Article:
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POSSIBLY SOME OF THE MOST EXCITING NEWS I'VE HEARD LATELY.



By JENNIFER QUINN
ASSOCIATED PRESS


LONDON — When we left them, Christopher Robin was going away, and things were going to be different.

Now, more than eight de­cades later, a rumor is sweep­ing the Hundred Acre Wood.

According to Owl, who heard it from Rabbit, who heard it from Piglet, the adven­tures are about to resume. It falls to the bear to pass on the news to Eeyore.

“It’s Christopher Robin,” said Winnie-the-Pooh. “He’s coming back.”

The drama unfurls in the first authorized sequel to A.A. Milne’s classic children’s tales. Called “Return to the Hundred Acre Wood,” the book by au­thor David Benedictus goes on sale Monday and picks up where Milne’s “The House at Pooh Corner,” first published in 1928, left off.

The Trustees of Pooh Prop­erties — which manages the af­fairs of the estates of Milne and illustrator E.H. Shepard — had long wanted to carry on with the books first published in the 1920s. Purists rebelled.

“When I first mentioned it, there was sort of a shocked si­lence, and the people to whom I spoke said, ‘Ooh, you can’t do that. Oh, no no no. That wouldn’t do at all,’ ” recalled trustee Michael Brown.

It wasn’t until the trustees read an early version of the sto­ry that they felt there was an appropriate successor, Brown said.

‘The best book ever’
In this version there is a new addition to the Wood’s resi­dents, according to advance publicity: Lottie the Otter, a stickler for etiquette who is al­so a keen fan of cricket.

Benedictus said he was careful to keep the spirit, tone and language faithful to Milne — though he didn’t feel any particular pressure in taking up where the classic left off.

“If I did it badly, it wouldn’t be like I’d destroyed the origi­nals,” said Benedictus, a novel­ist and playwright who was re­sponsible for the audio adapta­tions of several Pooh stories.

In Britain, Pooh is “an in­trinsic part of our culture, ter­ribly English, a national trea­sure and all that,” Brown said. “It’s absolutely the best book ever written, and I mean it,” said Maria Nikolajeva, a professor at Cambridge Uni­versity, who has taught Milne’s work for 30 years.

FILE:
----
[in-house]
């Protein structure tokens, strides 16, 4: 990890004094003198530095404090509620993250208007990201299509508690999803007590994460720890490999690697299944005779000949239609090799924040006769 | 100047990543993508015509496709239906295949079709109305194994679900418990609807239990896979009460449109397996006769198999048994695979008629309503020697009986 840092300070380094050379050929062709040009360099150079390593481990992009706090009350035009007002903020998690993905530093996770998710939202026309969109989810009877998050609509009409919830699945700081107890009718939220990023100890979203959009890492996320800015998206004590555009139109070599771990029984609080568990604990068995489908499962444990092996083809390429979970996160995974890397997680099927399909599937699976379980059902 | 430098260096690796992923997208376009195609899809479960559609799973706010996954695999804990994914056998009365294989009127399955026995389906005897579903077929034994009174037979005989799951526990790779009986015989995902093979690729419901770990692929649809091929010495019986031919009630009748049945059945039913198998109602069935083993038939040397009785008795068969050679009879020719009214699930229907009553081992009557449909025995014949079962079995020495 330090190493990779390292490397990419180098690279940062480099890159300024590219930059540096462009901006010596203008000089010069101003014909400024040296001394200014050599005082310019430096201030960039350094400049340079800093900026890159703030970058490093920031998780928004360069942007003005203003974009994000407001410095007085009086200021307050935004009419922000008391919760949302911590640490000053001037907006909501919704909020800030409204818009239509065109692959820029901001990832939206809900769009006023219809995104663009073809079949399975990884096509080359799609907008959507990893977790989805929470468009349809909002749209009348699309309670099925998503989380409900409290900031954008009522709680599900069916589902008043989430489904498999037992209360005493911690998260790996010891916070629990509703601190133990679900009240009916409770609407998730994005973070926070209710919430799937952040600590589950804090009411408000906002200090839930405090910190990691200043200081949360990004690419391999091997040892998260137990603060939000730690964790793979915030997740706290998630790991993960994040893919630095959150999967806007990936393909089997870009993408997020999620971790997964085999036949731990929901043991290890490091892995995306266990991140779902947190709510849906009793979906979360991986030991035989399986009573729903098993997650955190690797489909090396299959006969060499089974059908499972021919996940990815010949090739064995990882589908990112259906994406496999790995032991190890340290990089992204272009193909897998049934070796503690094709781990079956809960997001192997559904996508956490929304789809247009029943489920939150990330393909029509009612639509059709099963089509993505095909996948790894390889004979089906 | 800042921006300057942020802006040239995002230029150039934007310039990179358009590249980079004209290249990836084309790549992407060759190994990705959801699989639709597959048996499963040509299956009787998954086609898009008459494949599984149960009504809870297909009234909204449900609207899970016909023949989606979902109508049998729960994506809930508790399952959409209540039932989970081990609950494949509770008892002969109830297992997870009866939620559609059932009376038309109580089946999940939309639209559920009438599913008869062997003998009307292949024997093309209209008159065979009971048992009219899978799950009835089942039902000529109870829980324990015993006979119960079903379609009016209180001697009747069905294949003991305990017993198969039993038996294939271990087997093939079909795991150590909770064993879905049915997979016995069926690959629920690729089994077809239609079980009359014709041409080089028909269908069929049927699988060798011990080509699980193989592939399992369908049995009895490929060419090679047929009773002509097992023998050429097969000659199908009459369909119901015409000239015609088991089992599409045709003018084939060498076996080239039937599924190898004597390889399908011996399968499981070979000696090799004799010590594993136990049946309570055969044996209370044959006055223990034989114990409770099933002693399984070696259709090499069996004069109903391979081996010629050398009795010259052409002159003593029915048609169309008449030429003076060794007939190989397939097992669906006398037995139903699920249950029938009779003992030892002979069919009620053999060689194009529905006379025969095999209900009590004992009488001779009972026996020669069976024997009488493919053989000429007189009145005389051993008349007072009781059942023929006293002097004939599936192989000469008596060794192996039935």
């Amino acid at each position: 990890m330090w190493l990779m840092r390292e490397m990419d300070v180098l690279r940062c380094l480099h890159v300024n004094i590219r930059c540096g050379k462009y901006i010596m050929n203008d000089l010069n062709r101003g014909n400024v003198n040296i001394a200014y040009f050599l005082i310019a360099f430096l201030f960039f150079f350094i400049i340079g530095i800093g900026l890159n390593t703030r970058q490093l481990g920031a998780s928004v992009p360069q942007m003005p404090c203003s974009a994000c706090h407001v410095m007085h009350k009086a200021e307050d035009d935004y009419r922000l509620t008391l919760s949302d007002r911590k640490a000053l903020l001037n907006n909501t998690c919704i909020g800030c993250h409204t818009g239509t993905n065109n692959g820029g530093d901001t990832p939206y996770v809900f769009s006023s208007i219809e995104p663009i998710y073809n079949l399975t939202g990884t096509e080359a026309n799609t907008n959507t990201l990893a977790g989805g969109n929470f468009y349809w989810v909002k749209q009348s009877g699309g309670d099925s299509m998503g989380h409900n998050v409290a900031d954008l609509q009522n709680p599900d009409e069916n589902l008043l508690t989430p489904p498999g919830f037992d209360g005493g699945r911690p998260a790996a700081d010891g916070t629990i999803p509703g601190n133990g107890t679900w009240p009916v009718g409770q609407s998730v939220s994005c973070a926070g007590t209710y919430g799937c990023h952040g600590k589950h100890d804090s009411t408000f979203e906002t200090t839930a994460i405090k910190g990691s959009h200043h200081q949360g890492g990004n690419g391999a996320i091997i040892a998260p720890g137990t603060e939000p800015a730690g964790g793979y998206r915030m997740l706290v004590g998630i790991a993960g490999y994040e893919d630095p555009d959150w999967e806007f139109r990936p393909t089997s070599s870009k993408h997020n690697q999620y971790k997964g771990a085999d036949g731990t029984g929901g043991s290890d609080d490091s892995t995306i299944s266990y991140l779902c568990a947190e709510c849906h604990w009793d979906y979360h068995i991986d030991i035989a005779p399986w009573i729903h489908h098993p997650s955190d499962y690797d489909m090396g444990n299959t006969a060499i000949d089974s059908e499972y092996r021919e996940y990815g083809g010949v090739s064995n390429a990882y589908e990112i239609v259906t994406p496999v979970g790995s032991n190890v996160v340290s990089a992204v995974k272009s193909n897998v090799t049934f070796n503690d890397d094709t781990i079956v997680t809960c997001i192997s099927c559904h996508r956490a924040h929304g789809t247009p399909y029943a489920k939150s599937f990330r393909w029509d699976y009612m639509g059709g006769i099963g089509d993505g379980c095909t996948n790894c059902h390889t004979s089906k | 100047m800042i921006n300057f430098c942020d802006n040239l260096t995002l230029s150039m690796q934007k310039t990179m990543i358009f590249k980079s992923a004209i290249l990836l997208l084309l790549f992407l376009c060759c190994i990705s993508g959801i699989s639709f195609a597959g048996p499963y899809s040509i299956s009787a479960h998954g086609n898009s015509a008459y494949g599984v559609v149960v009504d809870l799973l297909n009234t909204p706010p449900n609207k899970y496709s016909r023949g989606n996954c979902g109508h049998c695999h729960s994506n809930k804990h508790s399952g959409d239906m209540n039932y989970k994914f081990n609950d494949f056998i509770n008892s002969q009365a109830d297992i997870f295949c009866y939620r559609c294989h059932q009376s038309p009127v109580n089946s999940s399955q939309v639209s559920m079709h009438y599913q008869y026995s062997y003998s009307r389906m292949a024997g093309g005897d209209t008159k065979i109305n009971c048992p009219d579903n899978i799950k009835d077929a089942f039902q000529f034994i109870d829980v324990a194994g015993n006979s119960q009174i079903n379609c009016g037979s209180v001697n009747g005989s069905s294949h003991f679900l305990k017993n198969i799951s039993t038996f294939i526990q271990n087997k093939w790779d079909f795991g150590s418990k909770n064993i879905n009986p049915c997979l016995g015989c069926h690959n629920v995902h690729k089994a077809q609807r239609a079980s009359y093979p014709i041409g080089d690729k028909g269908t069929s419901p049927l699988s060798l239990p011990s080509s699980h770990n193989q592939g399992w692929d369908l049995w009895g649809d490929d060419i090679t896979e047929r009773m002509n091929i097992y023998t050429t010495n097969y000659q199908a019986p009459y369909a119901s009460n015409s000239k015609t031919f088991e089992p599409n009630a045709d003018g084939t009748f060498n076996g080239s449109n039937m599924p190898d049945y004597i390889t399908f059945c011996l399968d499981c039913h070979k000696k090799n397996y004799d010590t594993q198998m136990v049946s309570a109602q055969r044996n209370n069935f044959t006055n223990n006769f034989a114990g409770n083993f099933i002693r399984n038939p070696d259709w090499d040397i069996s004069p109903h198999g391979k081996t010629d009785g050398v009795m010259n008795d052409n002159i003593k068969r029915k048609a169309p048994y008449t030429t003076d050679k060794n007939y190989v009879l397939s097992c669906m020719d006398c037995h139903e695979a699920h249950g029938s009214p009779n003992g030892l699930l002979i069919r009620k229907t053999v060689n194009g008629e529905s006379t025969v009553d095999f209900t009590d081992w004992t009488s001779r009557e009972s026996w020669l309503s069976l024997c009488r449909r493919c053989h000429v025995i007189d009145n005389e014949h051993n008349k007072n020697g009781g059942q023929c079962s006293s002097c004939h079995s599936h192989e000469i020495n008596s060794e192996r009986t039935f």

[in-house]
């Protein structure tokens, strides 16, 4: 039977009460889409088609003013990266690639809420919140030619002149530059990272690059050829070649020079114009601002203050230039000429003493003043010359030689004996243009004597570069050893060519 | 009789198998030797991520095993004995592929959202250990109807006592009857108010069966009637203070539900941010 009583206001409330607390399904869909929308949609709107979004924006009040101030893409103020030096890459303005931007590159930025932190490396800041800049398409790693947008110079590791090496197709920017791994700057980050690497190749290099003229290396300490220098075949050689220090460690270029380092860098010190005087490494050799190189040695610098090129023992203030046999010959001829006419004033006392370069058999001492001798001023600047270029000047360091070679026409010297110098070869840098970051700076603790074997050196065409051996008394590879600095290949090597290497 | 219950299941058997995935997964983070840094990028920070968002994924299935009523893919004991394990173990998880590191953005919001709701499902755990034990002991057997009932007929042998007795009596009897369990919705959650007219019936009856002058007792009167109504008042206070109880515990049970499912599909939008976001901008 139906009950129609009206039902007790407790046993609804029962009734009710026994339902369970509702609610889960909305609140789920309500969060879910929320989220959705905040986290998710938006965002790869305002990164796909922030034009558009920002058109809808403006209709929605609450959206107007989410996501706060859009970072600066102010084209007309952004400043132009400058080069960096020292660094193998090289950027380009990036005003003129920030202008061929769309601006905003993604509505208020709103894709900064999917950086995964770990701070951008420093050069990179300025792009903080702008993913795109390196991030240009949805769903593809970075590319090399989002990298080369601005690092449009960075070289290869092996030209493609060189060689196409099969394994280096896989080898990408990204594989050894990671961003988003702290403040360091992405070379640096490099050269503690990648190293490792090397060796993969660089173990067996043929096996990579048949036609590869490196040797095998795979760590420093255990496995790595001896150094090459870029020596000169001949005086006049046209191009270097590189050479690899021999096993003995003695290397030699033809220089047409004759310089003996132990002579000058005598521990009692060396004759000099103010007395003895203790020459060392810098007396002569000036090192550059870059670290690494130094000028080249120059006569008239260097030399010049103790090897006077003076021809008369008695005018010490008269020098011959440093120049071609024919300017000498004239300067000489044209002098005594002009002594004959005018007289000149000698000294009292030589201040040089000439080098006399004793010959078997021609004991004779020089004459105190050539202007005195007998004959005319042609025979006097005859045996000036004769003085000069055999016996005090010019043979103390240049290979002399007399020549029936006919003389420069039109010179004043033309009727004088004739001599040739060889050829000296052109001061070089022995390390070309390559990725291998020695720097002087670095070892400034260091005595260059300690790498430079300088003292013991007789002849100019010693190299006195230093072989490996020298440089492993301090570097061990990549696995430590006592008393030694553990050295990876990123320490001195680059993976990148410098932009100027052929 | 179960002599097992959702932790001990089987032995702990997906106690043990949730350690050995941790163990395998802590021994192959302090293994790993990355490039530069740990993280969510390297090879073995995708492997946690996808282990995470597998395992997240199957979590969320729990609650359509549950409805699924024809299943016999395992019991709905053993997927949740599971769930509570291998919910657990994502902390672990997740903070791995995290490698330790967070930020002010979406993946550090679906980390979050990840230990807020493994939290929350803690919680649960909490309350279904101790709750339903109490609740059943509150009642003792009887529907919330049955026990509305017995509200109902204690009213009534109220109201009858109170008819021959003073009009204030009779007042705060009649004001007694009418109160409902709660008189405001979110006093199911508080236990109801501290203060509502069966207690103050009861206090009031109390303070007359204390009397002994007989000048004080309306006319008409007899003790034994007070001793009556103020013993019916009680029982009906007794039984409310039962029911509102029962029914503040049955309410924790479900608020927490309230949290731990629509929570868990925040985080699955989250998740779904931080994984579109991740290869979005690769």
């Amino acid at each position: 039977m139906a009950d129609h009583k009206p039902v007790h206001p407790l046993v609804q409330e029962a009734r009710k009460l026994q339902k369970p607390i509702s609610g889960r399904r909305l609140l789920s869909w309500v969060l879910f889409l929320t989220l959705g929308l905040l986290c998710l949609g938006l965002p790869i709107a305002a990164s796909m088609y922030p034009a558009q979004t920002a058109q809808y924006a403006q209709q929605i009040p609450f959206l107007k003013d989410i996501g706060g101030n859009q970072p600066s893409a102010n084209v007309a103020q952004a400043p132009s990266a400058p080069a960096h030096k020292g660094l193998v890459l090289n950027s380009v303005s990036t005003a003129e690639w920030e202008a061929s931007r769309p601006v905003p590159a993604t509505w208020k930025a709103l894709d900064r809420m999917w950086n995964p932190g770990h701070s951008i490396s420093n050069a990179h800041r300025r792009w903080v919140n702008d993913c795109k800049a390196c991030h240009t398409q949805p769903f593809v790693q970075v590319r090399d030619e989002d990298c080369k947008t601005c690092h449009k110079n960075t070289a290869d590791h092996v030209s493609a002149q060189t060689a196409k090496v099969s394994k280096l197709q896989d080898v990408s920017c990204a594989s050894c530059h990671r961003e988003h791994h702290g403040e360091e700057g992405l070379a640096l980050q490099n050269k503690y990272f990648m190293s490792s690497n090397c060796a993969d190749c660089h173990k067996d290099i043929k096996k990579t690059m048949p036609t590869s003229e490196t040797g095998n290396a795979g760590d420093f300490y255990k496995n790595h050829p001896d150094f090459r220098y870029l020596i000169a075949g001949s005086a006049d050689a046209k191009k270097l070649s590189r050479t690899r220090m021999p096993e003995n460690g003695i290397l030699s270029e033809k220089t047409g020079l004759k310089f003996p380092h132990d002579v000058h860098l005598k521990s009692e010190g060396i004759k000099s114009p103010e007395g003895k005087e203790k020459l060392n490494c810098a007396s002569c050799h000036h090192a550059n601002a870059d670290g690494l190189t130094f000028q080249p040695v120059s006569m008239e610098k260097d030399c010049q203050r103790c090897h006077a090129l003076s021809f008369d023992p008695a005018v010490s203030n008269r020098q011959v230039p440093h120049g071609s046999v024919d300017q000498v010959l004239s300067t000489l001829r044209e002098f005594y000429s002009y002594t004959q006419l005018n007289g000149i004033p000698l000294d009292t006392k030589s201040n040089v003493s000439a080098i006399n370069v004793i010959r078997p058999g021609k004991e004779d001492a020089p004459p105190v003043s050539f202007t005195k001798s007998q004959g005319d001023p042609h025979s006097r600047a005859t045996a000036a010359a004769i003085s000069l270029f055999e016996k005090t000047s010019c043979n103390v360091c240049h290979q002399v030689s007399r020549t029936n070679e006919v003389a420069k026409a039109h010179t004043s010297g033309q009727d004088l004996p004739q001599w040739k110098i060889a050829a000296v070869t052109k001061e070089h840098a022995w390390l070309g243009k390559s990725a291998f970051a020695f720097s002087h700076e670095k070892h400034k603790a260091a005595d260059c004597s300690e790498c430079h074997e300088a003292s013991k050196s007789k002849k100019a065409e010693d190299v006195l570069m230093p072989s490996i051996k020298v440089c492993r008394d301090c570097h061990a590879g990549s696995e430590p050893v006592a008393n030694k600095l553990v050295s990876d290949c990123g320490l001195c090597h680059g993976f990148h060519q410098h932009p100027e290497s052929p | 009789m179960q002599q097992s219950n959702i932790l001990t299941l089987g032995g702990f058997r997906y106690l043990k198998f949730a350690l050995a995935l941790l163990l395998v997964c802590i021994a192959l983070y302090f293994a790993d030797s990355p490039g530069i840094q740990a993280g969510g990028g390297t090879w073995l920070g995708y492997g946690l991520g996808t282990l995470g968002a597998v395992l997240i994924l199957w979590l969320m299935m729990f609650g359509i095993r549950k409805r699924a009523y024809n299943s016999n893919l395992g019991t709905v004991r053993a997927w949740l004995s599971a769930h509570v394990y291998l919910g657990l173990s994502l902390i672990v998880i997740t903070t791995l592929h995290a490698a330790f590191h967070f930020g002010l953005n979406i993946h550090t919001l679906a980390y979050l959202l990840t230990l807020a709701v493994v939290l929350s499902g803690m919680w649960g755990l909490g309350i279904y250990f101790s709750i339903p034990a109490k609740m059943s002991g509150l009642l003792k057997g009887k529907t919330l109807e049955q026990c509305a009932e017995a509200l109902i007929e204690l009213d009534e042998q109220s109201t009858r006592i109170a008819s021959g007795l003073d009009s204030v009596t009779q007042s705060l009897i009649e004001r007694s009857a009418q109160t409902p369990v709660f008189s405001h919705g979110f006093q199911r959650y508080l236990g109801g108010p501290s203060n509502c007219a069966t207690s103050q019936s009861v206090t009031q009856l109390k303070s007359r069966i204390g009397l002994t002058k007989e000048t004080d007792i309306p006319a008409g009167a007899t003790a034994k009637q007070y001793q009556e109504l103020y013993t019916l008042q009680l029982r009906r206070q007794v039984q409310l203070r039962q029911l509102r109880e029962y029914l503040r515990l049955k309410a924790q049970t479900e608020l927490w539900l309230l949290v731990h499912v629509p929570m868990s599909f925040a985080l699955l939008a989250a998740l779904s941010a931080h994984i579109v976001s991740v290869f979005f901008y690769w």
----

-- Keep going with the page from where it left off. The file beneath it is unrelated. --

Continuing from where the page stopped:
“All the primary things that are necessary for human life are there,” she said. “It’s a philosophical book, it’s a book with incredible depth, and it’s a pity if it’s misinterpreted as light entertainment.”

Always a boy and his bear
In the final chapter of “The House at Pooh Corner,” Chris­topher Robin asks for under­standing, “whatever happens,” and makes Pooh promise he won’t forget about him, ever. Pooh does, and Milne then makes a promise of his own to the reader: Wherever they go, and whatever happens to them, there will always be a lit­tle boy and his bear playing in an enchanted place.




I mean, really. That there is some Sheppard-esque art. I'm mildly concerned about adding a new character, but I do love otters. Basically, I NEED THIS BOOK.

Really, though, Amazon sends me notifications for things I looked at ONCE. With all the Pooh stuff I've bought, why did I have to learn this from my newspaper?

Comments

( 6 comments — Leave a comment )
chocolate_frapp
Oct. 2nd, 2009 04:57 pm (UTC)
Interesting timing. I loved the Pooh books (NOT THE DISNEY BLASPHEMY) and I'm writing a weird House fic that refers to Pooh in some of the dialogue.
almightychrissy
Oct. 2nd, 2009 05:04 pm (UTC)
I don't mind the Disney so much-- I grew up with the cartoon, and I like Pooh's Grand Adventure, if only for the pretty song-- but the original books are by far the greatest.

Poor House. He'd hate Pooh. I bet Wilson loved it, though.
chocolate_frapp
Oct. 2nd, 2009 05:17 pm (UTC)
House is Eeyore. I used to think Wilson was Pooh but he's such a little drama queen I think he's Piglet now.
bkm5191
Oct. 3rd, 2009 02:13 am (UTC)
how cool.

I wish they didn't describe the new character as being 'sassy'.
almightychrissy
Oct. 3rd, 2009 02:51 am (UTC)
There should not be sassiness in the Poohniverse.
bkm5191
Oct. 3rd, 2009 01:13 pm (UTC)
I could take 'cheeky'.

But there shouldn't be anyone smart arsed around winnie, I am pretty sure that is actually enshrined in international law.
( 6 comments — Leave a comment )

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almightychrissy
the mapmaking sort of cartographer
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